Temporary Layoff

As in the People’s Republic of China and Italy, South Africa may also be faced with the daunting realization that many of its employers running factories should need to temporally close whilst still being required to pay employees their normal salaries. This may result in employers being unable to continue with its normal business activities and would then be forced to consider temporarily laying-off employees. Applicable Bargaining Council Main Agreements must be considered where the employers’ business falls under the scope of such council. Such layoff is normally unpaid and as alternative to retrenchment.


The Coronavirus has and will for the new couple of months have a detrimental impact on not only the global economy but especially in South Africa who is already facing major economic downturns with very little investment growth  Although South Africa’s combat strategy to prevent the spread the Coronavirus may possible be regarded as a step in the right direction to protect lives and continuous infections, it most definitely disrupt organisations’ operational structures, effect profitability and halt production. With that in mind, organisations should consider any potential legal risks and how to protect themselves against them.

Since the President, Cyril Ramaphosa, on Sunday evening declared a State of Emergency in South Africa wherein he emphasised the measures to be taken to combat the spread of the COVID-19 epidemic, disruption has been caused to many organisations in South Africa. Since then, many organisations closed with only key staff managing the core structure, supply chains have been disrupted, majority of ports and borders have been closed and travel restrictions being applied. Under these circumstances, we should ask ourselves whether force majeure claims may arise.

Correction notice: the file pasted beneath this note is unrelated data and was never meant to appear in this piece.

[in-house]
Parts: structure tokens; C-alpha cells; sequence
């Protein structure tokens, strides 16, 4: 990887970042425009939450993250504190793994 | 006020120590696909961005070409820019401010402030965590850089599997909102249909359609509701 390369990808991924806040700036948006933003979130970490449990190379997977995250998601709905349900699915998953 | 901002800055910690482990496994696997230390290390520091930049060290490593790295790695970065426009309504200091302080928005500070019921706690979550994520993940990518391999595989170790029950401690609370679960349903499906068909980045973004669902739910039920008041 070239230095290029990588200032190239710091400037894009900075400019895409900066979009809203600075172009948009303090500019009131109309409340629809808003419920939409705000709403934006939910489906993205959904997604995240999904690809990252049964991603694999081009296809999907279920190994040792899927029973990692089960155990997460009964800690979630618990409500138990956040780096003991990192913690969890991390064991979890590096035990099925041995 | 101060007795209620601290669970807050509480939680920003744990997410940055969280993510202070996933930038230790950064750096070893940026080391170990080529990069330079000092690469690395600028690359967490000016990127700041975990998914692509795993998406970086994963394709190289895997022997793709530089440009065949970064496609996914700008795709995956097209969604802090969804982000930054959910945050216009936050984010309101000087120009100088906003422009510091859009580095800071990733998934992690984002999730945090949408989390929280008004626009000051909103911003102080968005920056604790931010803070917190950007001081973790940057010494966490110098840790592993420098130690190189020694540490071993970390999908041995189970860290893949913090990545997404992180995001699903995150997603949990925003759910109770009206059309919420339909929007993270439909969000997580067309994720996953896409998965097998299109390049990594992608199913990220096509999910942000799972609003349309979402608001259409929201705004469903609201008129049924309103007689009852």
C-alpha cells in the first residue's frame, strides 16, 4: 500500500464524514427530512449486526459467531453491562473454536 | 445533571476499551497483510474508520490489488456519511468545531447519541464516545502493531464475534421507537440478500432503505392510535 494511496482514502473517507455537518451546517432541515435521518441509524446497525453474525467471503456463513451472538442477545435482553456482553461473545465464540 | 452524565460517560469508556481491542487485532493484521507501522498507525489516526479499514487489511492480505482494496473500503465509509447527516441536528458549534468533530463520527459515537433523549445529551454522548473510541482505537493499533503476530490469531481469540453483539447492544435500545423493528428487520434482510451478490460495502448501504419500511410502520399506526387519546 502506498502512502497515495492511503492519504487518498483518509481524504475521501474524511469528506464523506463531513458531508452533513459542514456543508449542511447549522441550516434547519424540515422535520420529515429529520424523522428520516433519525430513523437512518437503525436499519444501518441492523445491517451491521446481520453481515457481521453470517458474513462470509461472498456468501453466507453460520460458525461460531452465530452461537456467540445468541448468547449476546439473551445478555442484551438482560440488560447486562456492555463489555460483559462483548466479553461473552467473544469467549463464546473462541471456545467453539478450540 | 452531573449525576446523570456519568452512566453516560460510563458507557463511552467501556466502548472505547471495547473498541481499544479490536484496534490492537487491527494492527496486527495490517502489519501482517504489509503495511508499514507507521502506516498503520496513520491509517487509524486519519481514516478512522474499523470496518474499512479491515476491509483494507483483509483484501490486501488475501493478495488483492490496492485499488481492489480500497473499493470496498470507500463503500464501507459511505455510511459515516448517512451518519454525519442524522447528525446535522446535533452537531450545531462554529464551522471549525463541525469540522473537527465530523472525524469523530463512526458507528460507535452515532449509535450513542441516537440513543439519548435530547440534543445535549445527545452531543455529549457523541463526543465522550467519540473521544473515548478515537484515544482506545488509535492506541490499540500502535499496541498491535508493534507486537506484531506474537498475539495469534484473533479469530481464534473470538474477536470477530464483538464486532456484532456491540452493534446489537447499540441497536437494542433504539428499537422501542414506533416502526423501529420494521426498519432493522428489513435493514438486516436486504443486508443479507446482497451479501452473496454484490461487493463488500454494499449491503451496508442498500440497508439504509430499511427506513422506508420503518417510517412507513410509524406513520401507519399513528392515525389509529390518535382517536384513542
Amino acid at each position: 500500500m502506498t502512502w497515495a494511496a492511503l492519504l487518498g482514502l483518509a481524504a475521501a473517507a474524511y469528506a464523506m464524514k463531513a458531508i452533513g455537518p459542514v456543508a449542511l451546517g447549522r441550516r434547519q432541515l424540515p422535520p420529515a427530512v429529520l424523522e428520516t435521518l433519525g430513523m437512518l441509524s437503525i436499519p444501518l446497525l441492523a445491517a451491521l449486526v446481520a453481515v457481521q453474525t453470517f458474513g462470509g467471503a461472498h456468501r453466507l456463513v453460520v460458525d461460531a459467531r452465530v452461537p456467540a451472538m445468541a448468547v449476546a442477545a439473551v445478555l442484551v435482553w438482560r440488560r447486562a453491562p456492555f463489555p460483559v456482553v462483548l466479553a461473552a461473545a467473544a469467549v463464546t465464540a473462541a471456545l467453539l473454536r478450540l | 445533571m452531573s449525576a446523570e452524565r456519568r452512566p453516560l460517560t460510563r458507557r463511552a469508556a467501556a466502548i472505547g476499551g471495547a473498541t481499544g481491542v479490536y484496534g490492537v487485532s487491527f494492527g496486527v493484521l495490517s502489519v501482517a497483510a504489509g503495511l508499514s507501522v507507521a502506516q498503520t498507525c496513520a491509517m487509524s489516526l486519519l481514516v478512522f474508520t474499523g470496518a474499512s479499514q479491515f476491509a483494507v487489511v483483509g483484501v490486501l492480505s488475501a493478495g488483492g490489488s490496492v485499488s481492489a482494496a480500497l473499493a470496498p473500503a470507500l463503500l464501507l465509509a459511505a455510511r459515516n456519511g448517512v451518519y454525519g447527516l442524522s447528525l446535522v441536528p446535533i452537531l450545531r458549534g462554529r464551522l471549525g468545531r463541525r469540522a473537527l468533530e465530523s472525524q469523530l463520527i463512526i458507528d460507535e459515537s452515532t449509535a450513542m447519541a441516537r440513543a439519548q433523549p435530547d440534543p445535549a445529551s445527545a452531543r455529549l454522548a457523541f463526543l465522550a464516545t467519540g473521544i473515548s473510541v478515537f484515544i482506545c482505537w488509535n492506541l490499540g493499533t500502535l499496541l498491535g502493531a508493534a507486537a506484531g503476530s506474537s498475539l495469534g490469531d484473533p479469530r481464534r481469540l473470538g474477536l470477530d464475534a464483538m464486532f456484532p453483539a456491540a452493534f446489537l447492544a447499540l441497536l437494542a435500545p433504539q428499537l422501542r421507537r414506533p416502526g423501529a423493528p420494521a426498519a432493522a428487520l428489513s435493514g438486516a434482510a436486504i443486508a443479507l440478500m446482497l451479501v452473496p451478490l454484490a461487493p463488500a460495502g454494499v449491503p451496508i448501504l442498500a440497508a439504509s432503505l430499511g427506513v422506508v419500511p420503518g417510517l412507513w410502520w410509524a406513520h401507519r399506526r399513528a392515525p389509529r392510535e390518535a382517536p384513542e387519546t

Force majeure refers to a superior force, or unforeseen event, beyond the control of a State, making it materially impossible for parties to fulfil an obligation and is related to the concept of a State of Emergency. Force majeure clauses in contractual arrangements are often included in commercial contracts in case certain circumstances prevent the fulfilment of parties’ contractual obligations. These clauses operate to delay or absolve one or both of the parties to a contract of all or part performance of their obligations on the occurrence of certain events (such as Acts of Gods, Natural disasters, Epidemics, War, strikes etc.) which are outside their control. Whether or not the Coronavirus will constitute a force majeure event will depend on the relevant contractual wording and interpretation as embodied in the specific contract. The party seeking to claim force majeure should prove that the Coronavirus falls within the contract wording and that non-performance was a result of this epidemic. It must also show that it had no alternative remedy under the prevailing circumstances.

Claim force majeure to stay and hold over performance of one’s contractual obligations would have serious consequences and we advise parties to carefully consider the contractual wording of such agreement before making this drastic step.